Mona Smith

Interview with Mona Smith by Meher Khan

Mona Smith’s in-progress piece, displayed at the M Museum, is an entryway into the space and will encourage visitors to consider their place in the space as well as the Dakota language. Through her work, we learn about Mona’s relationship with the Dakota language and her heritage and what questions both have brought up for her as she creates art. We also get insight into the concepts of “mitakuye owasin,” “all my relations” in Dakota, and how that ties into a “network of mutuality.”

How do you feel your work is in connection with the Wakpa Triennial theme: Network of Mutuality? How are we related? How do we overcome divisions? How can art help us to consider our mutuality with each other so that everyone thrives? Who is included in our networks of mutuality? How can art help us to envision new futures?

 Mitakuye owasin, all my relations. Dakota beliefs teach us that all beings are related. “All beings” includes water, animals, the sky, the earth, language, dreams. All connected. All interrelated. All affecting the others. The recognition of this idea dissolves divisions. Art can assist in expressing mitakuye owasin.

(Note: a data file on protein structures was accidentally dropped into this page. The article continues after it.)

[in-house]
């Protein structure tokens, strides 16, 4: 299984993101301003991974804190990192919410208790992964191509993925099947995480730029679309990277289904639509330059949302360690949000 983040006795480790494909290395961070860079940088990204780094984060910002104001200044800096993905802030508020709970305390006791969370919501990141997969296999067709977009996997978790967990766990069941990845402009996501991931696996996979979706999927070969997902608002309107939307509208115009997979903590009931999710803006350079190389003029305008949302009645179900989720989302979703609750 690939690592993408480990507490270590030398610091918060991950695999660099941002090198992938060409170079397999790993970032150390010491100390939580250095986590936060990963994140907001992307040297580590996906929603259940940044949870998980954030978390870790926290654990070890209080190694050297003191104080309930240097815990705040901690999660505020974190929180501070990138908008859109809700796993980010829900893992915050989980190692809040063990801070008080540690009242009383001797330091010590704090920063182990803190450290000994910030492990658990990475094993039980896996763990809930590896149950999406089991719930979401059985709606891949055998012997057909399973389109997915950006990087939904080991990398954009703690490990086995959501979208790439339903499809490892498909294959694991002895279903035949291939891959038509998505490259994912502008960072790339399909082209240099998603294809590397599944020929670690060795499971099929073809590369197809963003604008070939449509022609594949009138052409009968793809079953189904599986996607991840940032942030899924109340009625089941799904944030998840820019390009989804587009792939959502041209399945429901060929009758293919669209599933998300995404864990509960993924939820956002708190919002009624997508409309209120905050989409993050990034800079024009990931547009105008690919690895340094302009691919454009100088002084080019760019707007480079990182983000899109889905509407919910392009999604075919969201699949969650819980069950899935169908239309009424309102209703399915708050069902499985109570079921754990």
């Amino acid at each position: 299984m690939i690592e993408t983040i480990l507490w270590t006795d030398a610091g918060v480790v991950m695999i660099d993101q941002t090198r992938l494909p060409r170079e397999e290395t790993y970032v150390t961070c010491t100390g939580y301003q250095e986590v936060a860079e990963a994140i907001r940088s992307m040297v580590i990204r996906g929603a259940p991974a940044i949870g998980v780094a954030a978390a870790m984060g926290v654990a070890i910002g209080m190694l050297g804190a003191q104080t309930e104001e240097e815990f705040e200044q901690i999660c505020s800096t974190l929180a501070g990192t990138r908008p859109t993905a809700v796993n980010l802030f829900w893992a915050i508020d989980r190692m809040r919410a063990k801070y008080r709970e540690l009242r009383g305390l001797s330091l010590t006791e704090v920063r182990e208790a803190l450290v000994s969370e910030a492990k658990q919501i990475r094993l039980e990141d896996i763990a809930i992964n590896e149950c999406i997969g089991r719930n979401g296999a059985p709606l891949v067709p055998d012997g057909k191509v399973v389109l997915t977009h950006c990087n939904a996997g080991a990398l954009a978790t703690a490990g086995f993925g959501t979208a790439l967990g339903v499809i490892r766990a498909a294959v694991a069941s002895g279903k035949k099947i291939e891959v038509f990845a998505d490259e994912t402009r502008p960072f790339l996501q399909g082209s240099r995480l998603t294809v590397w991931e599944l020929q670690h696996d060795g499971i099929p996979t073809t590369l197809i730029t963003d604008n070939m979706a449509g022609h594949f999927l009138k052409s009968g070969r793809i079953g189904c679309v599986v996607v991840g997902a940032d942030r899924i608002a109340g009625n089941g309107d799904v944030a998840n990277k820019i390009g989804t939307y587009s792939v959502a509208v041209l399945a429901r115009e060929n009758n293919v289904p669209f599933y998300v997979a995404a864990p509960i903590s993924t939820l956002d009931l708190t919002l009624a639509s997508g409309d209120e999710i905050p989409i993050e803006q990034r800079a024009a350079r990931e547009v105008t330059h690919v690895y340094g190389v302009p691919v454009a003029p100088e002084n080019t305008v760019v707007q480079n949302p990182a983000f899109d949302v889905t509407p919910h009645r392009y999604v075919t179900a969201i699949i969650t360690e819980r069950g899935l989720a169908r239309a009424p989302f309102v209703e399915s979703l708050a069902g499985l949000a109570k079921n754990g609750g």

Tell me about your piece for the Wakpa Triennial event?

The major pieces will be pieces of interviews that I’m doing, conversations I’m having with Juanita Espinosa and Jewell Arcoren, who are two old friends of mine, Juanita is seminal in Native art history in the Metro and all over the country, and Jewell Arcoren has also worked in art a long time. She and I worked together in my business, Allies: media/art. She is now the Executive Director of Wicoie Nandagikendan a language immersion preschool, Dakota and Ojibwe languages. We are talking together in free-ranging conversations about water, the river. One of the things that interests me was I inspired by something I read on how much the river has been engineered. It made me take a look at how Native women have been engineered. We’re meeting again on Monday to record some more. “What do we look like unengineered? What are we going to be like?” It’ll be fun. The white way is everything’s about property. Everything is owned. The fact is, although people talk about Dakota owning this land. We don’t own this land. We didn’t have ownership; we still don’t, but we have the longest relationship with this land, with this river. That’s what being Dakota is: being related. We’re talking with each other – about what does it mean to be related to the river as opposed to turning it into something that makes you money.